Kayak trailers

anyone have any experience hauling a kayak trailer with long sea kayaks and want to share their thoughts? i was just wondering if anyone has had any trouble with other drivers not paying attention and running into them and anything of that sort. Just think it would be awful convenient to just drop the trailer on the weekend and then you are ready to go the next weekend. I take my nieces out often and they are young and aren’t much help to load 3 boats. 2 sea and a rec. boat. OMG , it takes longer to put 3 on the roof of my car then they want to paddle. when going solo it wouldn’t be needed, but for family trips it sounds good.

I do
I haul all of my boats on a trailer. I use a flatbed utility trailer with removable bunks. The bunks are built high enough to put the kayaks at about windshield height. My longest sea kayak is over 19 feet and has to ride in the middle bunk. It hangs out over 7 feet, so it has to have a red flag. The bunks are such that the boats are carried on edge. I’ve been hauling the boats this way for years and have never had a problem with cars. I do tend to watch the rear view mirror a lot at stop lights.


Really like my trailer. Much easier loading and unloading. What kind of roof rack do you have?

Never had any problem with other drivers, but I’m really careful about where I go and where I park and how I drive. Don’t forget it’s back there! Seriously, in this day and age we have a tendency to drive on autopilot. Don’t do that with a trailer and boats.

Thule bars and a stacker and hullivator.

Trailer for almost all my transport

– Last Updated: Jul-13-13 11:55 PM EST –

I've done lots of trailering with 16' to 17.5' kayaks, on two different trailers. From 2002 to the present. Three incidents come to mind:

I have had a few drivers tailgate or pull up uncomfortably close behind me at lights, but the only negligent driver that actually hit me appeared to be on drugs--dazed eyes staring at nothing. I had stopped at a red light in Biloxi behind a line of other stopped cars. The druggie stopped but then kept inching closer and closer as I nervously watched my rearview mirror. I was trapped--nowhere to go to escape. She managed to drive the hood of her Xterra UNDER my J-racked, trailered sea kayak, lifting the stern up. The straps and flexy Malone cradles had some give, as did the Yakima round crossbars. The plastic kayak was undamaged, as was the trailer and my truck, but the crossbars had been bowed down and the J-cradle later manifested a long crack that I suspect started with that incident. For weeks afterward, I thought the cradle felt too floppy while I strapped and unstrapped the kayak. But because I had taped foam pads on the contact area the kayak sat on, the tape and foam hid the damage until the crack went all the way through.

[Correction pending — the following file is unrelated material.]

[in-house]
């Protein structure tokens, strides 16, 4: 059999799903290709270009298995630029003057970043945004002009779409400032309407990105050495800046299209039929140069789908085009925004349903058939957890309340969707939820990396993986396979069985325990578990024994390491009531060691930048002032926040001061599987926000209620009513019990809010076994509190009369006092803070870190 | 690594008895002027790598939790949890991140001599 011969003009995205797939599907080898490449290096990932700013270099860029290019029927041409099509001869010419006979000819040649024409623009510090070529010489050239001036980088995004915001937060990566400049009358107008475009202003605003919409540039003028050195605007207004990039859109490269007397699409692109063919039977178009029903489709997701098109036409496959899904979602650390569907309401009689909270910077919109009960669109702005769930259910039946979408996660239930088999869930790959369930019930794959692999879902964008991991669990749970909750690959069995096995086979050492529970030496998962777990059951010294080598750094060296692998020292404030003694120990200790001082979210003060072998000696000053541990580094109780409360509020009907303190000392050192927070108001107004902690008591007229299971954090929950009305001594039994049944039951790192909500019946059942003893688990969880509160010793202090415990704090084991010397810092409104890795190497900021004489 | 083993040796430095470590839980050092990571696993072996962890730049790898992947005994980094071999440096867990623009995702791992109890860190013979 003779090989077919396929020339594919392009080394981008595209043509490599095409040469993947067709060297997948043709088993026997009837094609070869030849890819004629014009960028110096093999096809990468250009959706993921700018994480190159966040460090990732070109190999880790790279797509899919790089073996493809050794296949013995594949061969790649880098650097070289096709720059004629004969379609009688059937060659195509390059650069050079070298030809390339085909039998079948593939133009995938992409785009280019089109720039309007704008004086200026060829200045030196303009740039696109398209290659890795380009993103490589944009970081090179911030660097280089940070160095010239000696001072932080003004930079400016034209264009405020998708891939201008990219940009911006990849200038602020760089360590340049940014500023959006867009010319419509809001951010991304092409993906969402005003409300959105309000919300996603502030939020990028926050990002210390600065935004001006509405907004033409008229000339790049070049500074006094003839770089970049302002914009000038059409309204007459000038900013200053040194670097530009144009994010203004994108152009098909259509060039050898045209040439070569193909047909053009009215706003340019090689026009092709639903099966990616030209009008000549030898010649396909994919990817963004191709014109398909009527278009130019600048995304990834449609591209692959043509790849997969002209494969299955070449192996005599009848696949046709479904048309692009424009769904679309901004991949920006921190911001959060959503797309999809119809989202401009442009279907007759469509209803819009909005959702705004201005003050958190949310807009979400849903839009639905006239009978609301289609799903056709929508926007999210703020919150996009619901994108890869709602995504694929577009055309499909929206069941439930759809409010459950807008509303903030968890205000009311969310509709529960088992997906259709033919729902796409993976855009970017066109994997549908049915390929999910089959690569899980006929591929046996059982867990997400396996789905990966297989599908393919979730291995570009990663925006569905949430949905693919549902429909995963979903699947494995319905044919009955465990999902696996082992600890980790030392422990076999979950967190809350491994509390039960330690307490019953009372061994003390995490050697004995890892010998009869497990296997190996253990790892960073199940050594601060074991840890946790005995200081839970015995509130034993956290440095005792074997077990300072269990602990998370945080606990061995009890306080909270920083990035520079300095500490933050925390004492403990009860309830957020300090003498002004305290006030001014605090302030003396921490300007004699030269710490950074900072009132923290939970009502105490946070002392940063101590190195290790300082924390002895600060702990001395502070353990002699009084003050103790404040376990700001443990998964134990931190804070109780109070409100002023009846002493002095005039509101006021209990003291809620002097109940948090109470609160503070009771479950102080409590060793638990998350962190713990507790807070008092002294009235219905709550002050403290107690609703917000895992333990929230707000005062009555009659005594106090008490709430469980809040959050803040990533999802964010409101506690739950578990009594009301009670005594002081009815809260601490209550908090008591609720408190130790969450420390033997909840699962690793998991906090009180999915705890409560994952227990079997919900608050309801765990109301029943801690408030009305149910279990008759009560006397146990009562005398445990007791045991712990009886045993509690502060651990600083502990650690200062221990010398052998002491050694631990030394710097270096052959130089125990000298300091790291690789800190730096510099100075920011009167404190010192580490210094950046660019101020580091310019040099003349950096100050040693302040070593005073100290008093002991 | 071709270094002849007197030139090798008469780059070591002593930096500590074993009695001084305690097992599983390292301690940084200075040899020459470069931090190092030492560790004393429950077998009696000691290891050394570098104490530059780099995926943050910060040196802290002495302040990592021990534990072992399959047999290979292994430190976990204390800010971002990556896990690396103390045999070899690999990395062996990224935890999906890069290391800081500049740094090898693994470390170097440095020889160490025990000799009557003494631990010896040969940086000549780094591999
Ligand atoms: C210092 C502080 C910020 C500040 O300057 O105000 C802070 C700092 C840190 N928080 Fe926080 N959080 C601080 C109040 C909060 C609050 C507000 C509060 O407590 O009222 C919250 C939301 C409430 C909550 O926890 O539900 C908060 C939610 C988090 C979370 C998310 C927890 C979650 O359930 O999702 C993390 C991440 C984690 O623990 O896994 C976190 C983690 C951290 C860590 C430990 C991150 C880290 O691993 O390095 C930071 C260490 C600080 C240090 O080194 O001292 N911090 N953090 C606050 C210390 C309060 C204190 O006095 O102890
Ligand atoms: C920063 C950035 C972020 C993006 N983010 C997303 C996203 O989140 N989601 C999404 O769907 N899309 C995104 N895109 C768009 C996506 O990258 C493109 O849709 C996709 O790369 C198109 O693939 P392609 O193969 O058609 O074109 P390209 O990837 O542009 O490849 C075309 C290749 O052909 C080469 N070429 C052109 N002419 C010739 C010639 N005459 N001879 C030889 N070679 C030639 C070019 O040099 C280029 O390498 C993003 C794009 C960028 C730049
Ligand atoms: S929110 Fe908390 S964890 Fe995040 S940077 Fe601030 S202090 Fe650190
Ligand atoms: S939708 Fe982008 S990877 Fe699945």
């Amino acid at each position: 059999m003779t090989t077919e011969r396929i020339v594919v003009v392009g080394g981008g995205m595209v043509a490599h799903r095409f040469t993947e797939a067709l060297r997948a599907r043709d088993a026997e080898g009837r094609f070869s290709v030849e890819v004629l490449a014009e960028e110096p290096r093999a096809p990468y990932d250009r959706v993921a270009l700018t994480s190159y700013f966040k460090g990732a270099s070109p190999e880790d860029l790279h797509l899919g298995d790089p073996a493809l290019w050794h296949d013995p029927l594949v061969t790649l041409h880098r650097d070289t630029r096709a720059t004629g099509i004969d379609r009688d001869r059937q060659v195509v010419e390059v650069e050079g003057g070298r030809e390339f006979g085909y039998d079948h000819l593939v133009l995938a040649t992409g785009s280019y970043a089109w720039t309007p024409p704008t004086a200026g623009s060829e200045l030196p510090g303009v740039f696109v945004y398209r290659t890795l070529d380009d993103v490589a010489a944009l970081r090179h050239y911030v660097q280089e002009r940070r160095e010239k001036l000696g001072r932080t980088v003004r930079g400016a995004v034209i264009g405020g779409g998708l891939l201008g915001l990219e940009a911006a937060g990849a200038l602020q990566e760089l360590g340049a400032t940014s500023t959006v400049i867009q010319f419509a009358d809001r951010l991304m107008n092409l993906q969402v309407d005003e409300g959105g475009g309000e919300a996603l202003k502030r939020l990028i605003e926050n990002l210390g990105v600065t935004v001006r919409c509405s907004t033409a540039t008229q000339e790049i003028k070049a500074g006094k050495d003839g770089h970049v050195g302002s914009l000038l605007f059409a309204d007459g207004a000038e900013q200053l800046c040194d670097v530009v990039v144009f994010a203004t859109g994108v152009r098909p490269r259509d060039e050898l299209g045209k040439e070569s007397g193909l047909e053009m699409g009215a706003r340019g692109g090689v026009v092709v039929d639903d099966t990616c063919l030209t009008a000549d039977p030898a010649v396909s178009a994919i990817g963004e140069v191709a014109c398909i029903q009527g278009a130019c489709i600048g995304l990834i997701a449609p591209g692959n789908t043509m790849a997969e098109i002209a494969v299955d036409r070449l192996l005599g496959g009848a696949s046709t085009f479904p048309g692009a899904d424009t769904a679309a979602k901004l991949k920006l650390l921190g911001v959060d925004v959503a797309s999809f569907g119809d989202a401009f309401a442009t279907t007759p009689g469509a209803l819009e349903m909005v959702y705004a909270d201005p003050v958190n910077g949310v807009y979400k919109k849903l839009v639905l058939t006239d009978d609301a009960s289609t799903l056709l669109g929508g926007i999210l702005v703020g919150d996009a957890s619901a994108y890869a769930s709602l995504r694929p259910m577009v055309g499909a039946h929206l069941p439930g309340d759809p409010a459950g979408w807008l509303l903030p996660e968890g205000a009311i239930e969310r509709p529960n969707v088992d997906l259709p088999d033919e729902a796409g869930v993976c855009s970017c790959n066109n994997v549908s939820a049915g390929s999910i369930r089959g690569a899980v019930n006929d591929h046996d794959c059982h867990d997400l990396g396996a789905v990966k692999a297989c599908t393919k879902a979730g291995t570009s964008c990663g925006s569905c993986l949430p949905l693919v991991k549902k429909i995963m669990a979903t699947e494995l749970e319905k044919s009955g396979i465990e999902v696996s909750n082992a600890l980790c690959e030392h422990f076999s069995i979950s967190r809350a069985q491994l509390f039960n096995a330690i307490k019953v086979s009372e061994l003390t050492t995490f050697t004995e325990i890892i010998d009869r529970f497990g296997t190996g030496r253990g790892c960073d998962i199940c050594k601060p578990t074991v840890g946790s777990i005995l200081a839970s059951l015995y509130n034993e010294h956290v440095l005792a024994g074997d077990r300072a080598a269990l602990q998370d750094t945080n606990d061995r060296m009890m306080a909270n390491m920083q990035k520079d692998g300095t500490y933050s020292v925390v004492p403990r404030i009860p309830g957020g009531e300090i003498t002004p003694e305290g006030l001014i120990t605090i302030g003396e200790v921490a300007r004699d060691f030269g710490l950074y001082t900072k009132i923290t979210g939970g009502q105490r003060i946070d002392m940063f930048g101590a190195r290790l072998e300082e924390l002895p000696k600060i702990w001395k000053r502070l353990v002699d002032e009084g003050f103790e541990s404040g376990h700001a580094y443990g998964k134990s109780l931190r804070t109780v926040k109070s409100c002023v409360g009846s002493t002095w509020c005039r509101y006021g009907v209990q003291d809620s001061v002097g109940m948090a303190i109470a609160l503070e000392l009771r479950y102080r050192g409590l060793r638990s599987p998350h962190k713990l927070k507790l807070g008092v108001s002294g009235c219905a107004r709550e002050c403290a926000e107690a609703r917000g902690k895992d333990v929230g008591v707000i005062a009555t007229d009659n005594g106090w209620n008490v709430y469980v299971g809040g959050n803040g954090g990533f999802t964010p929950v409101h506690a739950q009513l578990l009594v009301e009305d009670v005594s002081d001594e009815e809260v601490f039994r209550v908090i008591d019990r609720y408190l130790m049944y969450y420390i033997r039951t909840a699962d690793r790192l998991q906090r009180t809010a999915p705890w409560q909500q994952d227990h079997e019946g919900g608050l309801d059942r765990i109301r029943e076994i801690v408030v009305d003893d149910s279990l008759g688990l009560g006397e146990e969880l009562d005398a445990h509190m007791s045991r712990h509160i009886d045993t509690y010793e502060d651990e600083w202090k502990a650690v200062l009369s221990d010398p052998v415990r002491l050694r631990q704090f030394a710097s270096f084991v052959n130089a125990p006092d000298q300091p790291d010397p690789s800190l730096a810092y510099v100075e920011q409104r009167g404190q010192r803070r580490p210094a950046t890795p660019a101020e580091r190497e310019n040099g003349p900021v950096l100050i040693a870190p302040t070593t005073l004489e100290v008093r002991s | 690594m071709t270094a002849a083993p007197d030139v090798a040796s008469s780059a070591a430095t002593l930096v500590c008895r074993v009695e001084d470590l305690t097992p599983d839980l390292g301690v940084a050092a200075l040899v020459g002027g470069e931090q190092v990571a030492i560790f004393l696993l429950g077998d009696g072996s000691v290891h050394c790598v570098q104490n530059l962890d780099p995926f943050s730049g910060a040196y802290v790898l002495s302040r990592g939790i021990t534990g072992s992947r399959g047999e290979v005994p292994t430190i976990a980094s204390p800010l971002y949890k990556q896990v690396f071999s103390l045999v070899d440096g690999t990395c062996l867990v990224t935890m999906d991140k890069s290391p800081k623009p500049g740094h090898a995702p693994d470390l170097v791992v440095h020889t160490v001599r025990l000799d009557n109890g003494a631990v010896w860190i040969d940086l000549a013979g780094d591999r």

Also, three years ago I was a passenger in a truck pulling 5 sea kayaks on a trailer. We had stopped due to heavy traffic going to a beach. We were the last vehicle just ahead of an intersecting road. Suddenly a jerk behind us pulled out of line, made a wide U-turn in the intersection, and swung his camping trailer into the kayak trailer. The force pushed the Yakima round bar a little over to one side but no other damage was apparent. He took off in a hurry going the other way. I hope his camper had a big hole in it. F'ing hit-and-run ahole.

The third incident happened to my parked trailer at a group paddle event. A guy tried to park his SUP trailer and truck behind me, and he managed to hit one of my trailer's taillights because he was staring at the crossbars and not at the rearmost part of my trailer. Without a kayak on it, the trailer must have appeared shorter than it really was. Fortunately, this guy had a lot of witnesses and he was a rep for a store. In short order he had replaced both taillights (he had to replace both because they didn't have an exact match for the broken one). I didn't even know what had happened until someone told me about it during lunch break.

If these things scare you, then think about how a rooftopped long kayak also is vulnerable to other drivers. The few times I've transported sea kayaks on the roof, I worried that someone might drive an RV or other extremely tall vehicle into the stern, or anyone might drive any car into the painter lines.

Whatever trailer you might get, if you get one, tape or paint it with bright reflective stickers to make it more visible. Use neon-bright flagger's tape tied to the stern; when it breaks off after a while, put a new one on. Make the thing gawdy and obvious.

Trailering for years no trouble
I use a SportsRig and it is nice. Bought it new in 2001 and never looked back. I have had no problems. Easy to load, unload, it folds up for storage. As far as I am concerned this is the way to go.